The second type of account was noted previously called Zombie fans 僵死粉 (jiangsifen), and in simple terms, these are fake accounts that can act as followers to a specific account. There are cases where internet influencers may resort to employing zombie fans to seemingly have a large fan base to produce a warrant for quality, leading to an attraction for organic followers. For instance, account on YouTube have 1,000 followers and the other one has 100,000 followers, which account are you more likely to watch and subscribe to if the content is the exact same?
Using a real case example, a Weibo verified account by the public figure, Yao Chen, have 80 million followers on Weibo. However, if you take a look at the numbers of interactions on her postings, the numbers rarely reflect the number of followers.
Online Public Relations
Water army can provide a variety of services to monetize their accounts, this service is often assisted by a botting program. One of the most popular procedure is called “Buying traffic刷流量 (shualiuliang)”. Buying traffic can be done on different platforms, mostly on social platforms. The term in Chinese refers represents more than traffic, the term generally includes views and engagements buying, such as comments and shares. However, to look more in-depth, these the traffic buying can be utilized for numerous purposes. In the entertainment industry in China, scandals can deathly to a public figure’s reputation and image. Agencies for these public figures may strategically utilize Chinese bots to harm competing public figures or celebrities by producing the scandal or boosting existing scandals. Agencies can also utilize the Chinese bots to build positive reputation for their influencers or celebrities. Another strategies agency may do is produce a script then employing Chinese bots to repeatedly post the script on multiple platforms.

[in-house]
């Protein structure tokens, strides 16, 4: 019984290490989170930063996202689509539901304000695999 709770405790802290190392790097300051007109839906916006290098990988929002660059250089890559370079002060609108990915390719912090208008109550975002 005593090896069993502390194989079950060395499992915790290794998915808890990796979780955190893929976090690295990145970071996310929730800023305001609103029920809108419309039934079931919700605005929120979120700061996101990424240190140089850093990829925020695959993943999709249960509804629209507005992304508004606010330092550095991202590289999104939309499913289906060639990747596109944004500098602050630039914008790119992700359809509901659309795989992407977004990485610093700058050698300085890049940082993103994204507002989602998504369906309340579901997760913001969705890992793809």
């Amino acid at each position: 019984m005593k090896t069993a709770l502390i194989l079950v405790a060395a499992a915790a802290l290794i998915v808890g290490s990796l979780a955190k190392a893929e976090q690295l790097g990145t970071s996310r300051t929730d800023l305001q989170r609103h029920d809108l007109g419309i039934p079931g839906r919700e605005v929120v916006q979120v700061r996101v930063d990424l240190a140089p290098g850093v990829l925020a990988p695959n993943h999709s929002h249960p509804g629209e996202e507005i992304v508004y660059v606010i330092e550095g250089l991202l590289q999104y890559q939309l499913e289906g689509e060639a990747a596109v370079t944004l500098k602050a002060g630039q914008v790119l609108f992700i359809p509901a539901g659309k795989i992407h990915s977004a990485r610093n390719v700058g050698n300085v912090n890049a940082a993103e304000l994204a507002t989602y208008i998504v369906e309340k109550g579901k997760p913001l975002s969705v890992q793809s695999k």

Employment of Water Army
Water army is arising to the entertainment and digital market for public figures, the sizable market of online public relation is growing at a rapid speed. Any users in China can simply search Water army on any search engine can easily access to a large source of Water army agencies. Based on the different agencies employed, the pricing of services can vary. ChinaIRN have released an article of price listing of Water army from a random agency. There are two services, traffic buying and followers buying. The followers buying come with three different quality of followers. The higher the quality, the more active and realistic the account may seem to be.